A new child development center at Portland Community College’s Rock Creek campus will open by the start of the 2019 fall semester. (Josh Kulla/DJC)

Designers of the new child development center at Portland Community College’s Rock Creek campus, in Washington County, had to account for two very different groups: children and college students.

“It’s a fun, energizing, open and friendly space,” PCC project manager Zahava Jones said. “We wanted to see that and I think we accomplished that. It’s a simple, house-style design, but it still fits with the college atmosphere.”

The $7 million, bond-funded facility is now substantially completed. It features a single story of wood-framed construction atop a slab-on-grade foundation. The 7,800-square-foot building will be able to hold up to 88 children, in separate infant, toddler and preschool classroom areas.

Efforts to secure a third-party vendor to manage and operate the child care center are ongoing, Jones said, but added that Portland-based Fruit & Flower is one of the leading contenders.

Ground was broken in spring 2018, and officials expect the facility to open by the start of the 2019 fall semester. Child care will be reserved for parents enrolled at PCC, but may be opened to the public in the future.

Scott | Edwards Architecture designed the building, while Shapiro Didway handled design of the exterior grounds. Kirby Nagelhout Construction is the general contractor.


Classrooms for all age groups open to a secure outdoor play area. (Josh Kulla/DJC)

“The challenge I think for the design on this project was to create a building that’s appropriate for a college campus,” said Bob Smith, a project manager for Scott | Edwards Architecture. “With the exterior we used very durable materials, and we tried to blend it with the palette of the rest of the campus with its concrete and metal and wood accents.”

The goal for the interior was to create a “playful, enjoyable and exciting” environment, Smith said.

“We tried to do that with colors and accents,” he said. “But we’re recognizing that it still is a campus building, and it needs to be resilient and durable.”

The facility was designed to resemble a family residence. It features gable ends and a pitched roof, with large bay windows adorning the main hallway.

Composite siding, with a surface manufactured from rice husks, dominates the exterior. The siding is sustainable, but also durable and able to effectively absorb paint and other finishes.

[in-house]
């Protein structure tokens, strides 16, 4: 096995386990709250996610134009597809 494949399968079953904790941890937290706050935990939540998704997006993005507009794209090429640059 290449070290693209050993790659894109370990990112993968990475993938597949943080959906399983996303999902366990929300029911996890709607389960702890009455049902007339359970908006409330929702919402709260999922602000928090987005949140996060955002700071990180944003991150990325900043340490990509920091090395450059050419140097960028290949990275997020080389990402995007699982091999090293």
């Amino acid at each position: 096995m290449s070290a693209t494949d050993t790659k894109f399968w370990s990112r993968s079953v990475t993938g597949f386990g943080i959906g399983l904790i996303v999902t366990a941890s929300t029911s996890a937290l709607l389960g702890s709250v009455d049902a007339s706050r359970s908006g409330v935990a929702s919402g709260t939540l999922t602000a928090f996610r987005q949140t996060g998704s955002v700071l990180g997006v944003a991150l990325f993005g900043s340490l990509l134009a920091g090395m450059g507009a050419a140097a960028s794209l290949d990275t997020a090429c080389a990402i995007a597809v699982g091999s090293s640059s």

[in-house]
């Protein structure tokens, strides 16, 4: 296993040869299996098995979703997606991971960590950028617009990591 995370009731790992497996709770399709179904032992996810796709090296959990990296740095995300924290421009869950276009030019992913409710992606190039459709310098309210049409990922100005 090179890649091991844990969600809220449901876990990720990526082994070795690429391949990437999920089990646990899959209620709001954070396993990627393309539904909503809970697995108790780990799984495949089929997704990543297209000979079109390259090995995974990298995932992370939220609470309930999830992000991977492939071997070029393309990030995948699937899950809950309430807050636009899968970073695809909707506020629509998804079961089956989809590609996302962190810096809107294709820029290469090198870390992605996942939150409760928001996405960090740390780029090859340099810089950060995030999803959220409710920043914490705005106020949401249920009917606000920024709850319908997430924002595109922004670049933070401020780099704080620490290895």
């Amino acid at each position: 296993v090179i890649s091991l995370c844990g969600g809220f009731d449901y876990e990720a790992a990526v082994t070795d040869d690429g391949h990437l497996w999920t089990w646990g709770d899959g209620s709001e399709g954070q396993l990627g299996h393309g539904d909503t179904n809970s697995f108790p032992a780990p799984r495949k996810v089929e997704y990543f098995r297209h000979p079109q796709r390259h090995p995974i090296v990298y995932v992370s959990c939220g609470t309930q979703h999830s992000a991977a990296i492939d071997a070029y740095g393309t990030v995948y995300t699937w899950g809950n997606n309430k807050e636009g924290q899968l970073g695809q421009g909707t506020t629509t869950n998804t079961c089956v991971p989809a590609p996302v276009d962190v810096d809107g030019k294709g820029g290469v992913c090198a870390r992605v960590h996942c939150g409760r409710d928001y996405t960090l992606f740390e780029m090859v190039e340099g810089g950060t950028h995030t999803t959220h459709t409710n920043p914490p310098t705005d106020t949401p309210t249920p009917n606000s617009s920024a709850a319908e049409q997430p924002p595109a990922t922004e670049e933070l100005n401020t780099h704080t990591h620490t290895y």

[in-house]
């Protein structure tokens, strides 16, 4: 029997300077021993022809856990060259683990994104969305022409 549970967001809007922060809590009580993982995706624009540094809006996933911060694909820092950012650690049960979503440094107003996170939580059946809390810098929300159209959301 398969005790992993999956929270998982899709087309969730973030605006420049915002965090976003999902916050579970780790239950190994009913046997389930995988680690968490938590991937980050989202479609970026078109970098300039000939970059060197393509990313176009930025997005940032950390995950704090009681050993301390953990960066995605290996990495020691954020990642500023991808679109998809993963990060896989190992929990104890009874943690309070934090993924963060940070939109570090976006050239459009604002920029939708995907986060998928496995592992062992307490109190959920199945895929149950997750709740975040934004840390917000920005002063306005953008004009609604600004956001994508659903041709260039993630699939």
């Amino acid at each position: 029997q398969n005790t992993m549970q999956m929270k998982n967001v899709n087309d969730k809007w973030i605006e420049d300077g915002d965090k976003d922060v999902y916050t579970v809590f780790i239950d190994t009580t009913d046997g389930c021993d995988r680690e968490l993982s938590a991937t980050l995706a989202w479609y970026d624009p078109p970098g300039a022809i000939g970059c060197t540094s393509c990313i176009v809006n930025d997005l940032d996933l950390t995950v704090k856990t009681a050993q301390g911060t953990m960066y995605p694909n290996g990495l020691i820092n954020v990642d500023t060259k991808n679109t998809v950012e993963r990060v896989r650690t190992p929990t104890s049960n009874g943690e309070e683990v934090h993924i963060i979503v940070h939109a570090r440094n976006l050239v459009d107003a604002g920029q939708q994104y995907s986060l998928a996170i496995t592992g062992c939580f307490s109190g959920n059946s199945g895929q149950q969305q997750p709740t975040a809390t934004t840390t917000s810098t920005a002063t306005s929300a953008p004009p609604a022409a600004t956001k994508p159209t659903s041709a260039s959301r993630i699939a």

The external cladding is a limestone plaster formulation that comes with an alkali- and UV-resistant permanent finish.

“We approached this looking at the durability and quality of the materials for everything we selected,” Smith said.

Metal panels were used near the entrance to provide a waterfall effect in combination with an ADA-mandated wheelchair ramp.

Special attention was given to the outdoor play area.


A secure outdoor play area features nature-themed attractions for children to interact with. (Josh Kulla/DJC)

“We tried to vary an outdoor learning environment and give the kids play on a variety of different surfaces,” said Carl Liebhardt, a landscape associate with Shapiro Didway. “There are seating areas for outdoor education and there are stepping services for motor skills play. We tried to allow the outdoor area to be a fluid environment for the kids to run around and play in.”

Honey locust trees will provide shade, and ginkgos, dogwoods and maples will serve as accents.

The outdoor play area was also carefully landscaped with sand and other native species along with a host of wooden play features carved from Oregon white oak.

The project team is aiming for Earth Advantage gold certification. Brightworks provided early energy modeling.

“We have a very robust envelope, and we’ve worked closely with PCC to design it as resilient as it can be,” Smith said. “We haven’t really done anything exceptional with over-insulating, but we made some upgrades along the way as part of the Earth Advantage transition.”


The entrance features a decorative seating area and a daylight corridor leading to classroom spaces. (Josh Kulla/DJC)

The outdoor play area includes features carved from Oregon white oak. (Josh Kulla/DJC)

Exterior materials were chosen for their durability and ability to blend with existing buildings on campus. (Josh Kulla/DJC)

Original Article

Title: College Campus Gains Space for Kids

Posted By: DJC Oregon

Website: www.djcoregon.com

Original Article

Author: Josh Kulla

Date: August 23, 2019